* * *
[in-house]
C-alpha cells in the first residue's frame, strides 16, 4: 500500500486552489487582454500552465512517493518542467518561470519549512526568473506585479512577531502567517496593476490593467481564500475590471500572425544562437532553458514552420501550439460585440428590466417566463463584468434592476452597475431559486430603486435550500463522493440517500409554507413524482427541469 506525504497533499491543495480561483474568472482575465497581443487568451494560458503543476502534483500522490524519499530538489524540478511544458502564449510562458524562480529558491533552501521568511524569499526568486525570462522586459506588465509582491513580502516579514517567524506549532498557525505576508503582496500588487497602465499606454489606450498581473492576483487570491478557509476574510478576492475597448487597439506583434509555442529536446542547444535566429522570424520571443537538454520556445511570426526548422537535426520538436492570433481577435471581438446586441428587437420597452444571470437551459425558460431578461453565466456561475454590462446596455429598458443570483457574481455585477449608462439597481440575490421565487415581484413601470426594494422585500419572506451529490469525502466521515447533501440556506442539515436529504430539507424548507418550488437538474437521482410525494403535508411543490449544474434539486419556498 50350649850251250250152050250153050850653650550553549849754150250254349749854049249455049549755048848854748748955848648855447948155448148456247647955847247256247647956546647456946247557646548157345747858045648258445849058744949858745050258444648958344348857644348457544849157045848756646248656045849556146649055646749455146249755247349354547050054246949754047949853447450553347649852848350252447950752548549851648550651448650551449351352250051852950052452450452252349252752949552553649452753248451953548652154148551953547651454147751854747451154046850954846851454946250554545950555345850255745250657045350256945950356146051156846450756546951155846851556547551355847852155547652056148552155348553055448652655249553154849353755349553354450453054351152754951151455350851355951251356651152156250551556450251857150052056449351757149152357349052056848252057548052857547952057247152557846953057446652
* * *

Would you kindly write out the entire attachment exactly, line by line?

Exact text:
[in-house]
C-alpha cells in the first residue's frame, strides 16, 4: 500500500486552489487582454500552465512517493518542467518561470519549512526568473506585479512577531502567517496593476490593467481564500475590471500572425544562437532553458514552420501550439460585440428590466417566463463584468434592476452597475431559486430603486435550500463522493440517500409554507413524482427541469 506525504497533499491543495480561483474568472482575465497581443487568451494560458503543476502534483500522490524519499530538489524540478511544458502564449510562458524562480529558491533552501521568511524569499526568486525570462522586459506588465509582491513580502516579514517567524506549532498557525505576508503582496500588487497602465499606454489606450498581473492576483487570491478557509476574510478576492475597448487597439506583434509555442529536446542547444535566429522570424520571443537538454520556445511570426526548422537535426520538436492570433481577435471581438446586441428587437420597452444571470437551459425558460431578461453565466456561475454590462446596455429598458443570483457574481455585477449608462439597481440575490421565487415581484413601470426594494422585500419572506451529490469525502466521515447533501440556506442539515436529504430539507424548507418550488437538474437521482410525494403535508411543490449544474434539486419556498 50350649850251250250152050250153050850653650550553549849754150250254349749854049249455049549755048848854748748955848648855447948155448148456247647955847247256247647956546647456946247557646548157345747858045648258445849058744949858745050258444648958344348857644348457544849157045848756646248656045849556146649055646749455146249755247349354547050054246949754047949853447450553347649852848350252447950752548549851648550651448650551449351352250051852950052452450452252349252752949552553649452753248451953548652154148551953547651454147751854747451154046850954846851454946250554545950555345850255745250657045350256945950356146051156846450756546951155846851556547551355847852155547652056148552155348553055448652655249553154849353755349553354450453054351152754951151455350851355951251356651152156250551556450251857150052056449351757149152357349052056848252057548052857547952057247152557846953057446652